• Enjoyment of activities involving constant change and challenge.
  • Activities where risk-taking is an advantage
  • Artistic innovation
  • The capacity to be ‘different’.
  • In earlier evolutionary times, such people may have been hunters or fighters.
  • People with ADHD can be highly intelligent.

It is thought that many high-achieving people have ADHD.

ADHD can run in families.

Ways of adapting to ADHD.

  • Understanding the problem can be important.
  • Realising that it is no-one’s fault – this can be a relief to both the person with ADHD and their family.
  • A person with ADHD may appear angry – and may assume that they must be angry about something, perhaps blaming family and other circumstances. The truth is more likely that the person is angry because he or she has an ADHD temperament and therefore finds life inherently frustrating, irritating, sometimes enraging, and often overwhelming – the demands of society being experienced as impossible, and perhaps even an offensive imposition. Understanding this – and accepting the nature of the basic ADHD temperament – can be important.
  • A person with ADHD can learn methods of affect-regulation, to reduce agitation, anger, and anxiety. Simple and natural de-stressing methods, such as EFT, can be helpful.
  • Simple exercises from the field of educational kinesiology can be helpful in generating greater coherence and balance in mind and brain – for example, ‘Cooks’ Hookups’.
  • Simple adjuncts to memory and planning, such as writing goals and lists, can be helpful.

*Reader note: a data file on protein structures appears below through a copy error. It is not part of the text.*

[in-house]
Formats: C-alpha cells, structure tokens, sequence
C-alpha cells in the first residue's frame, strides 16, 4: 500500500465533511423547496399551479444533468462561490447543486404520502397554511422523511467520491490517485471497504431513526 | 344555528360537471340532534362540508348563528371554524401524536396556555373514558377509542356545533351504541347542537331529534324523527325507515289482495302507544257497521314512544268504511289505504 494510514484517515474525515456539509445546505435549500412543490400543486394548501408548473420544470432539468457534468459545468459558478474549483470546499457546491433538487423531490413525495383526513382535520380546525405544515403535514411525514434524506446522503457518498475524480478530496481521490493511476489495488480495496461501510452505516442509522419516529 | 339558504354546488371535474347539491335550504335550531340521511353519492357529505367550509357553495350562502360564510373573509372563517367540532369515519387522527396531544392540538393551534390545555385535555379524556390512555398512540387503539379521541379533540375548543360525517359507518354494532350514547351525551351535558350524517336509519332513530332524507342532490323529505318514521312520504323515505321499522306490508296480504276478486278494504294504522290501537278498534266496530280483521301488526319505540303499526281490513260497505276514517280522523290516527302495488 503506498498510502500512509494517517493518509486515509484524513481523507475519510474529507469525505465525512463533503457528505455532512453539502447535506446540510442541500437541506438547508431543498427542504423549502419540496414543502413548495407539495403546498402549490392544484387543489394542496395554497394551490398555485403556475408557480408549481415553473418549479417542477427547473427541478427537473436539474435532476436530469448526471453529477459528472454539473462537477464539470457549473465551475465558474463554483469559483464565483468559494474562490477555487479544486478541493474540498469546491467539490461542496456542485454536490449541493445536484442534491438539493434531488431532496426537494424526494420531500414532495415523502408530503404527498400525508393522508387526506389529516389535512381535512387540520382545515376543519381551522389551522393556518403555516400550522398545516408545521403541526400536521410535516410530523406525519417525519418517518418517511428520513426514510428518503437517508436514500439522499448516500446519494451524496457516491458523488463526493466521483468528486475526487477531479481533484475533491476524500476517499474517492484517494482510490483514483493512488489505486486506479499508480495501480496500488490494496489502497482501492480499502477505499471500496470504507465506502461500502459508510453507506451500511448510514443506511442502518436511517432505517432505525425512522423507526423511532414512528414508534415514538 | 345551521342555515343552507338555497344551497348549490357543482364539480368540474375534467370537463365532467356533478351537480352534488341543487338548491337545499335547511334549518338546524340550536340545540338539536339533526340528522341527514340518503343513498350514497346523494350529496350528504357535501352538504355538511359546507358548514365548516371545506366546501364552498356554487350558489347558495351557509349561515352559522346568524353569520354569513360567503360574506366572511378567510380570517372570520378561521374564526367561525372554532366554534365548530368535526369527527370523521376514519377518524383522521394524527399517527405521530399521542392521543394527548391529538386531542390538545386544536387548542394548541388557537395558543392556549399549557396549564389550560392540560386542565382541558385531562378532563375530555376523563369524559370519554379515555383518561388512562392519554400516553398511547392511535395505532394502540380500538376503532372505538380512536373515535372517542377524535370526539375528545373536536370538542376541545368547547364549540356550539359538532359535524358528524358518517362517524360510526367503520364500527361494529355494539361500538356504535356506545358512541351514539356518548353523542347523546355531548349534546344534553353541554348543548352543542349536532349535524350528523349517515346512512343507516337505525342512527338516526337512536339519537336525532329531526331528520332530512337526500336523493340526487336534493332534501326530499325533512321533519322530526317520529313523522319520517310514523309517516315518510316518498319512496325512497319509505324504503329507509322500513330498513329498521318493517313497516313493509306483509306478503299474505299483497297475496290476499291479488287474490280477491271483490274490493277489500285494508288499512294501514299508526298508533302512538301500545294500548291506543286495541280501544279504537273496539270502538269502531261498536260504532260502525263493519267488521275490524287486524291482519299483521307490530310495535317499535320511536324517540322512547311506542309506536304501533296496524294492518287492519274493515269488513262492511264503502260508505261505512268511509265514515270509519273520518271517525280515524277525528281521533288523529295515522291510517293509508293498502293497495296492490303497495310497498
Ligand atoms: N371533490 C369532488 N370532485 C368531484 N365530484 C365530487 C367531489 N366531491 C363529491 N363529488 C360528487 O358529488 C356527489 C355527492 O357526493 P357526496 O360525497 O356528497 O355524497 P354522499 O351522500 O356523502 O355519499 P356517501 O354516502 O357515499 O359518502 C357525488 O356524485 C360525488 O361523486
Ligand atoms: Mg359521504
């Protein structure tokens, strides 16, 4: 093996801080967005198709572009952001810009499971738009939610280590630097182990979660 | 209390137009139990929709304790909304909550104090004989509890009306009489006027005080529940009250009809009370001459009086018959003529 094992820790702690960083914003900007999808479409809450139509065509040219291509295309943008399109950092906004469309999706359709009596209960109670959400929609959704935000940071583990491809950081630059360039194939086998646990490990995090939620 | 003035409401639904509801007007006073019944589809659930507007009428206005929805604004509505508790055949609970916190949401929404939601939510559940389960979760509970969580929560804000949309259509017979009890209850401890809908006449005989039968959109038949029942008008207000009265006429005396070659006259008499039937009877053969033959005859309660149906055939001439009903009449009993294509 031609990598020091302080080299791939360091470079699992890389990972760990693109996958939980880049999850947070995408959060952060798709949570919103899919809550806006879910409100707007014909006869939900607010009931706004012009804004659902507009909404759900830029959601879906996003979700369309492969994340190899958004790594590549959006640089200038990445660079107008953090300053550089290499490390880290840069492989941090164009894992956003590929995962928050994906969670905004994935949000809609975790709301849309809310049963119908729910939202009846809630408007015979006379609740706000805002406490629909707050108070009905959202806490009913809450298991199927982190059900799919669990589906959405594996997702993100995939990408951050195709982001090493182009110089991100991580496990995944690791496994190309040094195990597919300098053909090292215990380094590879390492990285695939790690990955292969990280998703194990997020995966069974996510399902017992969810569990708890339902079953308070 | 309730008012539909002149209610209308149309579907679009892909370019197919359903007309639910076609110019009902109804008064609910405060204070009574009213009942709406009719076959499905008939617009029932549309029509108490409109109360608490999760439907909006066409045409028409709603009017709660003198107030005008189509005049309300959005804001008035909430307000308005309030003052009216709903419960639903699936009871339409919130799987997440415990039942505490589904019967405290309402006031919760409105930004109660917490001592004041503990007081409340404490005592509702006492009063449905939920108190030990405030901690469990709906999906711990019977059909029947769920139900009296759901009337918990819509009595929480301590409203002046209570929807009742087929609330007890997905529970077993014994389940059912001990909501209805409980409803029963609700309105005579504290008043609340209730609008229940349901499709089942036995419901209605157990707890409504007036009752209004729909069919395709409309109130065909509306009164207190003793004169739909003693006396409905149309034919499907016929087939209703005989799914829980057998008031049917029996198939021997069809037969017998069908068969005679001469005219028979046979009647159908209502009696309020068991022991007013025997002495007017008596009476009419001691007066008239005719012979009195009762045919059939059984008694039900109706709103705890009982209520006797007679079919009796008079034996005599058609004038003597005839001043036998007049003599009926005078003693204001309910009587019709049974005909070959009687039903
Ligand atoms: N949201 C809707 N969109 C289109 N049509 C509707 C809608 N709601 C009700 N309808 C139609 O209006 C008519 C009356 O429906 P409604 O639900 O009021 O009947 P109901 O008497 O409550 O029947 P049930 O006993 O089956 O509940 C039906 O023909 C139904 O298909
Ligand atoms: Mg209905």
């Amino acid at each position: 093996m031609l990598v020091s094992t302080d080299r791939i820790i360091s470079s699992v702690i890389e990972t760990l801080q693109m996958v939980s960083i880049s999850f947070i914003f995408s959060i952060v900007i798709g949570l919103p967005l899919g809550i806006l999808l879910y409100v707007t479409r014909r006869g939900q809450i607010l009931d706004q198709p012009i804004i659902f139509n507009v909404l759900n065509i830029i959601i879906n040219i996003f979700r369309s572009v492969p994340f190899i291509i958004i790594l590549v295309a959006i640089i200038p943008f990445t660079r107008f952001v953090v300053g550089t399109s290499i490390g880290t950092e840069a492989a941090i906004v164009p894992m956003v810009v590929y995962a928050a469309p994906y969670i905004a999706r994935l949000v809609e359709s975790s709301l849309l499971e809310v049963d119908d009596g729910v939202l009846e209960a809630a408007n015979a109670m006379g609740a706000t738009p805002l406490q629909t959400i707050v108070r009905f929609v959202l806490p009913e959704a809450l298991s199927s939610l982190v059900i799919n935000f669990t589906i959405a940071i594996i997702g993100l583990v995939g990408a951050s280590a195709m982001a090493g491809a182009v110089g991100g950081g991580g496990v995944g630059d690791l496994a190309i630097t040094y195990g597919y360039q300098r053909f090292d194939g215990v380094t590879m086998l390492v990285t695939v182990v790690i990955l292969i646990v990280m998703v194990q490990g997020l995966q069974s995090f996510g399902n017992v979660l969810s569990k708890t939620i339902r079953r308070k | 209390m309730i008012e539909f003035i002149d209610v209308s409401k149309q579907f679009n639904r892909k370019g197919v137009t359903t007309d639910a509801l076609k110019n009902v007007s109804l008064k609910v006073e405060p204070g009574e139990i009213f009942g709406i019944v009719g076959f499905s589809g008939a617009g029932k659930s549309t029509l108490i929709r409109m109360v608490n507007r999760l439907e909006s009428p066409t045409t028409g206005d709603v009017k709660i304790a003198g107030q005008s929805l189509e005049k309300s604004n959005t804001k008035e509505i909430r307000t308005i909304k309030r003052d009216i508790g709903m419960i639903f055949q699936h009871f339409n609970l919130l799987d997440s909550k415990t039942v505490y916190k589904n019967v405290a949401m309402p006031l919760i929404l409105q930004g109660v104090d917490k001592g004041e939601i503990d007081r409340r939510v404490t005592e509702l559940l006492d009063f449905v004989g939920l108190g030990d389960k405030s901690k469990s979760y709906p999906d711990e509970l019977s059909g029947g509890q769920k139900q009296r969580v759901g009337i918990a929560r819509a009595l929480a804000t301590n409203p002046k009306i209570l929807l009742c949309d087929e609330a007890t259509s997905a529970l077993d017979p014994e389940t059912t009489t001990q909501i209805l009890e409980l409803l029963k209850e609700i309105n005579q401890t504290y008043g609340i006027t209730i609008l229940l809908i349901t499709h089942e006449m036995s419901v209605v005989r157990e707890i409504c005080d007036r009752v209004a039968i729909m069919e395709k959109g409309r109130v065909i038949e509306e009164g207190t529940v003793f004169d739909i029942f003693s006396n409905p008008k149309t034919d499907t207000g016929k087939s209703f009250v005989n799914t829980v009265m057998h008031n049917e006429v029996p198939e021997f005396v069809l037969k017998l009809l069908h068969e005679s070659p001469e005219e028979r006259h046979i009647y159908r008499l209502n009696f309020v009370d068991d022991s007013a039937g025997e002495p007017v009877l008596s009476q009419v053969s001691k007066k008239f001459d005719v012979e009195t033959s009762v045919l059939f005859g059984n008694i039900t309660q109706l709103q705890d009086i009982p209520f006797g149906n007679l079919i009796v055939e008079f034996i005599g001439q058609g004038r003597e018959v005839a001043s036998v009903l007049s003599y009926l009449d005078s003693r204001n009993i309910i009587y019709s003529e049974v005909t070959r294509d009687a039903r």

• Avoidance of foods and additives that appear to trigger ADHD symptoms can often have a marked effect – these are often highly individual, but the additive ‘Aspartame’ is particularly notorious.
  • Those close to a person with ADHD may need to learn to reduce expressions of emotion. Expression of anger towards a person with ADHD may evoke strong and overwhelming anger and anxiety in response – creating situations that can easily escalate. Communications are best kept simple, and emotionally ‘low key’.
  • Interpersonal communications that are too complex, confusing, or contradictory, may cause the person with ADHD to feel overwhelmed with anger and anxiety.
  • It must be understood that a person with ADHD will not be able to control his or her emotions once they have escalated beyond a certain critical point – resulting in potentially hazardous situations. Therefore it is important for that person, and those close to him or her, to find ways of noticing the warning signs and shifting to an alternative strategy. For example, a person with ADHD may learn that walking away from an escalating situation, before it reaches the critical threshold, may be a feasible option. Others around the ADHD person may find that backing off, speaking quietly and with less emotion, leads to a calming.
  • People with ADHD are easily overwhelmed with the tasks of life – resulting in anxiety, anger, and even panic. Therefore, help with organising, planning, and thinking through these tasks can be enormously important.
  • Tasks need to be broken down into manageable chunks.
  • A person with ADHD will often be extremely grateful for understanding of their difficulties – particularly since much of their life may have been characterised by negative social interactions, spiralling mutual aggression, and an ever-plunging self-esteem.
  • Society needs people with ADHD – life would lose much colour without them.

Dr. Phil Mollon PhD. 23.1.08. This outline reflects the views of Phil Mollon, psychotherapist, and may not necessarily be shared by all other clinicians.